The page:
• Common DreamsGOP AGs Threaten Pharmacies If They Dispense Abortion Pills by Mail

        A month after the two largest pharmacy chains in the United States announced their efforts to become certified to dispense abortion pills by mail, in accordance with a new Food and Drug Administration rule, the Republican attorneys general of 20 states on Wednesday warned the companies that providing the medications by mail in their states could result in legal action against them.

      • TruthOut20 GOP Attorneys General Threaten Pharmacies If They Mail Abortion Pills
      • TruthOutAbortion Clinic Sues West Virginia Over Anti-Abortion Law
      • The RevelatorUnited States Includes Dam Emissions in UN Climate Reporting for the First Time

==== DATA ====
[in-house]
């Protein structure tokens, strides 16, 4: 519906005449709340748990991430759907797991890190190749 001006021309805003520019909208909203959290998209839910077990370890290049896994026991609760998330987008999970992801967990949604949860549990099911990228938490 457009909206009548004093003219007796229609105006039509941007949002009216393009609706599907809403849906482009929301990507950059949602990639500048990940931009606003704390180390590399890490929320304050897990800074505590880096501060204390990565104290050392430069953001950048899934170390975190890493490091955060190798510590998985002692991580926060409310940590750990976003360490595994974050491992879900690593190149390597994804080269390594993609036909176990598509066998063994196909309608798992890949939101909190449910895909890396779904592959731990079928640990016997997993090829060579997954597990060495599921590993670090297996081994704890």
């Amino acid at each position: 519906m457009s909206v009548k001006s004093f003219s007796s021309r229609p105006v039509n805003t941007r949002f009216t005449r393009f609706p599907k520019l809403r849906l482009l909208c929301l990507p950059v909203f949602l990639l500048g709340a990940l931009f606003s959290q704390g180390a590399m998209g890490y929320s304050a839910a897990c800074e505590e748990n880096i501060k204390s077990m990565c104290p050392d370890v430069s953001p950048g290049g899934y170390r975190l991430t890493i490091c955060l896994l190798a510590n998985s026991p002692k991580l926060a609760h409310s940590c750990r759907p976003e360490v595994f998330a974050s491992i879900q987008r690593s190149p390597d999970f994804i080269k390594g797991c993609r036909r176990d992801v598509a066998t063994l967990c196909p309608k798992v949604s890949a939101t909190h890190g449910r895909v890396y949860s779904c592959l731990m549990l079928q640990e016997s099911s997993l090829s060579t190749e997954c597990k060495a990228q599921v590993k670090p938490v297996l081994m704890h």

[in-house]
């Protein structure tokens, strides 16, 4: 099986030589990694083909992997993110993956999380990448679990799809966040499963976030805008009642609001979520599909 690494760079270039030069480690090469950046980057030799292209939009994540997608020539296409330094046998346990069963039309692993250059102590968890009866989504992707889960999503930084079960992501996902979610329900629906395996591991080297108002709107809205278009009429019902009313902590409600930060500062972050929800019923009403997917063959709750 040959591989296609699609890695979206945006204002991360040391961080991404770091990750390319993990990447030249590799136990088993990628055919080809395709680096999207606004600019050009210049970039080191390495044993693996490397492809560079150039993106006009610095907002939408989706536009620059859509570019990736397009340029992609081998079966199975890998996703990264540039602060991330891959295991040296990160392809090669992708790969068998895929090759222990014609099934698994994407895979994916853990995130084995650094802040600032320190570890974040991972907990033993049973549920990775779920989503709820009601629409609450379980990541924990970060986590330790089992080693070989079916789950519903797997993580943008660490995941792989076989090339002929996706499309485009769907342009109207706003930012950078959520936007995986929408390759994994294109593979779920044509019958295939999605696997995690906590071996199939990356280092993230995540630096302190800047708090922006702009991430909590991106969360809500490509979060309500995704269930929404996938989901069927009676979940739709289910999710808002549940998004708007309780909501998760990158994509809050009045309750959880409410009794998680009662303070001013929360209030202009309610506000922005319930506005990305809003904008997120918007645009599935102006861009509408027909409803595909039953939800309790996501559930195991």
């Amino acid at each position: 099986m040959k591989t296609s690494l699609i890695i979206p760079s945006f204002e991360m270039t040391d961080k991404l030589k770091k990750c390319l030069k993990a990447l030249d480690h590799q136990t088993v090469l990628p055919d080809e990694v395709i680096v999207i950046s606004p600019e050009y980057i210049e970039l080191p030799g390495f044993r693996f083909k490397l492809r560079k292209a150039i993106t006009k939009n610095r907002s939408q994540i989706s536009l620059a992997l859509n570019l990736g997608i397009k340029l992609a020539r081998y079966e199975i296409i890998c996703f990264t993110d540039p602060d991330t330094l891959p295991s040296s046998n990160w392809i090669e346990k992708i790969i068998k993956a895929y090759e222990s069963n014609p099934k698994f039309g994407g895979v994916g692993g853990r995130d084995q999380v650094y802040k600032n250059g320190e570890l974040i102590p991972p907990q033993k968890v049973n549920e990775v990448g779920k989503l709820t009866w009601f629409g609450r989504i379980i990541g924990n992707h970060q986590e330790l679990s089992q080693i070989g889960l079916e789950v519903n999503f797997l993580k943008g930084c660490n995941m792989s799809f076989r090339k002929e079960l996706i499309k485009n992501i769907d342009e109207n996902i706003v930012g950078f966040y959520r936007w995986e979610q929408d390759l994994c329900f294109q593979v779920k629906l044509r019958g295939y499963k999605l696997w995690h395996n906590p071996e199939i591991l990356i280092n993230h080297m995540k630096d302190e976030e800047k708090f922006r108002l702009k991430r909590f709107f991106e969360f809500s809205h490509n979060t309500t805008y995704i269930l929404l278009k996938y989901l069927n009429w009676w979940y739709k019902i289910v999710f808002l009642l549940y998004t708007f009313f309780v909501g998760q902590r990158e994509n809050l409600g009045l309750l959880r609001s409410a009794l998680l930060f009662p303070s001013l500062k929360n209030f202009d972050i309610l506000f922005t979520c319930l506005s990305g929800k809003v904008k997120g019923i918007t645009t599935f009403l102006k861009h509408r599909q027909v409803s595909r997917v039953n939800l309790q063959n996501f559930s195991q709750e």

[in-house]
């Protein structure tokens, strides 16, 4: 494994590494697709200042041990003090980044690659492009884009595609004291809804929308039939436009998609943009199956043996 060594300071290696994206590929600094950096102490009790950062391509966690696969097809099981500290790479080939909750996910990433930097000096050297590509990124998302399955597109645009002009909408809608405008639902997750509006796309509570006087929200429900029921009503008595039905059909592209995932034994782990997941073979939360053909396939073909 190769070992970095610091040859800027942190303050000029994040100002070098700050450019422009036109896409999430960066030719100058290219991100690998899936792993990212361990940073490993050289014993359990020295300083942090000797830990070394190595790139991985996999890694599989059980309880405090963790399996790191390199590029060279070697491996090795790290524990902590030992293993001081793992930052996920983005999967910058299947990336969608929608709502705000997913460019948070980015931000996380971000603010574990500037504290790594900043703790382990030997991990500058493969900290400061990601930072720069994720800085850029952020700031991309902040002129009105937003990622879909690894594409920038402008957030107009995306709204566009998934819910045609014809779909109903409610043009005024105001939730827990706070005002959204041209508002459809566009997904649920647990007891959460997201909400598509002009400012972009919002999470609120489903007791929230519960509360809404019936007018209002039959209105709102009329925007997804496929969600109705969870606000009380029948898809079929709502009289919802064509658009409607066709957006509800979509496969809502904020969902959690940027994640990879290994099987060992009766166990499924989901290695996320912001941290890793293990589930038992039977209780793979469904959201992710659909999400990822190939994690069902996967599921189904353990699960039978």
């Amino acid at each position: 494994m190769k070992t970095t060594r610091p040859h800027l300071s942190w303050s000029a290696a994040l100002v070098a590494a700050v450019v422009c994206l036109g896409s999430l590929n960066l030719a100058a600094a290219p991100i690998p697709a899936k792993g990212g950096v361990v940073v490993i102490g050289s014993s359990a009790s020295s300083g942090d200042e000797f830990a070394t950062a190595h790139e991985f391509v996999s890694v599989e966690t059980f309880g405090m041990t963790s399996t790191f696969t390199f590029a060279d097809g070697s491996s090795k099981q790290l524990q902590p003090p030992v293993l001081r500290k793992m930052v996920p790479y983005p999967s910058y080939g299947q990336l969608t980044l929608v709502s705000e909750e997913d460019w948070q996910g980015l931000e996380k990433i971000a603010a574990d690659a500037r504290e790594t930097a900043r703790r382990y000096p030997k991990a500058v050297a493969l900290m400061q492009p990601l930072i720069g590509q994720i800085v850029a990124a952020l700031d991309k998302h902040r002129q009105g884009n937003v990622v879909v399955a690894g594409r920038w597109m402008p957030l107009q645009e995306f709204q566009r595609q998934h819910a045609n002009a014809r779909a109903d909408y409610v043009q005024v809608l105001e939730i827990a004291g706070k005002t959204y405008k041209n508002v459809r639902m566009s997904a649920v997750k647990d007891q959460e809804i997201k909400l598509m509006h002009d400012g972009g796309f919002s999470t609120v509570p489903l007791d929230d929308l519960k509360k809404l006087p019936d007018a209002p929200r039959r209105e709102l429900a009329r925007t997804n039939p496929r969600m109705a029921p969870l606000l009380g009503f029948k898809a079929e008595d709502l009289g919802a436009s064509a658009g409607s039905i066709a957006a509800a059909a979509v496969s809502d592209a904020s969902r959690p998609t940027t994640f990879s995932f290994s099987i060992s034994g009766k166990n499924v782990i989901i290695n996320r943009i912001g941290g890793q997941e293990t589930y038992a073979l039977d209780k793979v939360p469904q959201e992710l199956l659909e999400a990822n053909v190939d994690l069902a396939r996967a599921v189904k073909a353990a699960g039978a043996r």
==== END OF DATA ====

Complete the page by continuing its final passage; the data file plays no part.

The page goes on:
• MeduzaRussian dairy producers start labeling milk in kilograms to hide package downsizing — Meduza

        Russian dairy producers have begun labeling containers of milk by their mass rather than by their volume, RBC has reported.

      • Scheerpost‘We’re Still Gonna Say No’: Inside UnitedHealthcare’s Effort to Deny Coverage to Chronically Ill Patient

        After a college student finally found a treatment that worked, the insurance giant decided it wouldn’t pay for the costly drugs. His fight to get coverage exposed the insurer’s hidden procedures for rejecting claims.

    • Proprietary

      • TechdirtOpenAI Wants To Help You Figure Out If Text Was Written By OpenAI; But What Happens When It’s Wrong?